Before you can make a claim to the Employment Tribunal, you must go through the ACAS Early Conciliation Process. Early Conciliation is a compulsory initial step when wishing to make a claim at the Employment Tribunal and provides an opportunity for the claimant and respondent to reach a resolution without needing to proceed to the Employment Tribunal.
If this is unsuccessful, ACAS will provide the early conciliation certificate and you would then be required to submit an ET1 form to the Employment Tribunal to progress your claim.
An ET1 is a formal legal document which is required to start an Employment Tribunal claim, and this is completed by a Claimant or their representative if they have one. The ET1 is an extremely important document in the context of any claim to the Employment Tribunal. It outlines everything that you are intending to raise within your dispute.
It is crucial that this captures all of the separate heads of claim you wish make (such as unfair dismissal, discrimination, unlawful deductions from wages etc).
Once submitted and accepted by the Tribunal, the ET1 is issued to all Respondents to the claim. They will then be asked to provide an ET3 Response Form to this, and are given 28 days from the date of the receipt of the ET1 to do so.
In previous months, we have observed a significant amount of people who have brought a claim in an Employment Tribunal without legal assistance. They have then sought our help after they have received the ET3 response form, or often far later in proceedings, such as a few weeks out from the final hearing of the case.
The number of people doing this post pandemic has only soared with even more claimants submitting their own ET1s, and as a result the tribunal’s resources being placed under considerable pressure.
This can, unfortunately, cause significant issues and prevent us from providing the maximum amount of assistance. The ET1 is referred to throughout the claim and if you have not received legal assistance in completing the form, you may fail to include the correct information and in turn, this could prevent parts of your claim from being held at the tribunal, let alone be successful.
A formal application to the Tribunal to amend an incorrectly completed ET1 may be made after legal advice has been sought. However, unfortunately from a legal perspective, this is likely to fail as a claimant had significant opportunity to obtain legal advice previously to submission of the ET1 form, and by allowing the additional claims to be added to the claim, the Respondent could be placed at disadvantage.
Noting the importance of the ET1 form, it is therefore recommendable that any ET1 form is professionally drafted to ensure the best possible foundation for your claim. The general rule is that you have 3 months less 1 day from the act that you are claiming for.
This can vary due to other factors and a legal representative would be able to provide further advice on this and other enquiries regarding any claim you are considering bringing through the Employment Tribunal.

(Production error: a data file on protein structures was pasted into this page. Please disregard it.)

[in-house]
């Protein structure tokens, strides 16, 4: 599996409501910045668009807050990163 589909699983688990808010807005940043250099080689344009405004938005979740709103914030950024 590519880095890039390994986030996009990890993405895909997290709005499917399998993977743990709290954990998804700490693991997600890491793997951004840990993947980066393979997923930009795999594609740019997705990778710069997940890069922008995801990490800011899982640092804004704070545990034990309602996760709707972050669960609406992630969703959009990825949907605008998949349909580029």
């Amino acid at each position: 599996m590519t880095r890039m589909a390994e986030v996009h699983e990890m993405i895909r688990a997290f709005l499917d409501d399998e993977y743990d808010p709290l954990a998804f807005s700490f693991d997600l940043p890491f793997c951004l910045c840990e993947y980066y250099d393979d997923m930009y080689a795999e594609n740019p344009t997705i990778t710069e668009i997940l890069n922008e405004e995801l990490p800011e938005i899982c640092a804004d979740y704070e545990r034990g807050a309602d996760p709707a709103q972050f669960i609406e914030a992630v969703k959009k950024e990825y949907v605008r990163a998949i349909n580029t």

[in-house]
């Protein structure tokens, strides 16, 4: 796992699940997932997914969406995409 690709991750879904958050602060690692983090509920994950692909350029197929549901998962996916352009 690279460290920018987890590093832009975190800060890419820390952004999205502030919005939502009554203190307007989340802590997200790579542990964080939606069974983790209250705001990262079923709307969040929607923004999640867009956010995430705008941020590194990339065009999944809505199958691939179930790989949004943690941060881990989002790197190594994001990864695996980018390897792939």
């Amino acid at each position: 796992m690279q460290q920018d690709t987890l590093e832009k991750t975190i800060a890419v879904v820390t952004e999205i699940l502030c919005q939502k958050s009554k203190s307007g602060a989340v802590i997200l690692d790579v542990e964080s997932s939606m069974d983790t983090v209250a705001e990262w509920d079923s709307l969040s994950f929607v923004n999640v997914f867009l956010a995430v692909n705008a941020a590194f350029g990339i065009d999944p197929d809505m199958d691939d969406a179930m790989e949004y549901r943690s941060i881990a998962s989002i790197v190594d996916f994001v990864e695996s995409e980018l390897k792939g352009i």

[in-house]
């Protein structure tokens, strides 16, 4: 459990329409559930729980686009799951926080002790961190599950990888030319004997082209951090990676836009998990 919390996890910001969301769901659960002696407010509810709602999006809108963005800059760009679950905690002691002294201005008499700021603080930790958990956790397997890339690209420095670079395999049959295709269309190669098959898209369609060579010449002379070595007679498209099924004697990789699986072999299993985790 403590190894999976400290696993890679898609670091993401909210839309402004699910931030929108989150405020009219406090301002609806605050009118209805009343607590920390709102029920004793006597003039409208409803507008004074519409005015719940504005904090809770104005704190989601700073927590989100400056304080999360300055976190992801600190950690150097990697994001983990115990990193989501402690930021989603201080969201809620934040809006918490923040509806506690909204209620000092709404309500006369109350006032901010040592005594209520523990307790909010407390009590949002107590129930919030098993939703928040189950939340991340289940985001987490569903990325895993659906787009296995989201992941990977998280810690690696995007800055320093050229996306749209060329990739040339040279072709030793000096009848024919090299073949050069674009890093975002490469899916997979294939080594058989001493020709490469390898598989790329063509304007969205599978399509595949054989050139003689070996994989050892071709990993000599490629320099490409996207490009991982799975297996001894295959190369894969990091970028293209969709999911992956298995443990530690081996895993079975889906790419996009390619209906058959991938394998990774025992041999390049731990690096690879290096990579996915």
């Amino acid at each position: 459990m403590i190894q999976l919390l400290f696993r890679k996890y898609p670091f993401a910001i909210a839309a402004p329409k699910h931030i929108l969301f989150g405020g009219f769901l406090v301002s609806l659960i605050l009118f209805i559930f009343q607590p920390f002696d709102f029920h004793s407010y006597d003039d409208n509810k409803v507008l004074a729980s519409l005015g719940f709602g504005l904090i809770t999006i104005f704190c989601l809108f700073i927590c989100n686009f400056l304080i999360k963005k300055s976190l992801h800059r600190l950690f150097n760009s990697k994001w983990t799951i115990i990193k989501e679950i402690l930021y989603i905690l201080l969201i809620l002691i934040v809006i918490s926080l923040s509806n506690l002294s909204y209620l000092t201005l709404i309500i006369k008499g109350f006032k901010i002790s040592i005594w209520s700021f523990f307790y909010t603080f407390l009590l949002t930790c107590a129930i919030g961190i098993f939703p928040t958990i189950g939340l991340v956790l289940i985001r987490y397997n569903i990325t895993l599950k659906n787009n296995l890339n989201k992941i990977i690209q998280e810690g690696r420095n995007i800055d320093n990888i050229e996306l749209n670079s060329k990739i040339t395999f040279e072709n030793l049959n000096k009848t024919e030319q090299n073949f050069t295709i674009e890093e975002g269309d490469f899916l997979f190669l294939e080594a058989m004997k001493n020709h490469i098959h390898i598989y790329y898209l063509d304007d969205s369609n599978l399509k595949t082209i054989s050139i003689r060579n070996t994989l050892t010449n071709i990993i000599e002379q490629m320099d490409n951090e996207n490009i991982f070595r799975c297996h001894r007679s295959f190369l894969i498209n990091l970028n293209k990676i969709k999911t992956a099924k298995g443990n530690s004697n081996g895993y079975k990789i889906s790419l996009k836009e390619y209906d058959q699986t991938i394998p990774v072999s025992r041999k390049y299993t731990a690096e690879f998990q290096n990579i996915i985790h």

As a word of caution, we have recently seen many claims presented and prepared by claimants themselves, that have ultimately impacted their case. The claimants have good cases ‘on paper’ but have then ultimately not pleaded their cases properly in the ET1 and have missed heads of claim that then effect the potential value of any claim. By the time they have sought assistance from us (some as late as the week before their final hearing) it is too late for us to be able to positively impact the case.
The above is a cautionary tale with the moral to seek legal advice at the outset of your claim, rather than deep into the claim when it is too late. We fully appreciate most of the time the reason the claimant has gone down this route is to save costs, but when they suddenly find they are unfortunately out of their depth (often being faced by an experienced lawyer acting for their former employer), it is going to be ultimately more expensive at this point for a solicitor to get involved.
You also may have limited the value of your claim by not pleading all the available heads of claim. Legal costs can be kept lower by, for example, drafting your own ET1 and then having a lawyer review this prior to its submission for a small fee.
If you are considering submitting your own claim, we would strongly advise you to consider getting legal advice prior to its submission to ensure you can claim the maximum about of compensation possible.
We can offer a fixed fee for the review of an ET1 or ET3, so please get in contact with us 0113 200 9787 if you would like to discuss this and the costs involved in more detail.
Meet the author
Daryl Ross Smith joined Oakwood Solicitors as a Paralegal in October 2018. Daryl finished his degree in Forensic Science at Northumbria University, before completing the GDL and the LPC LLM at the Uni…
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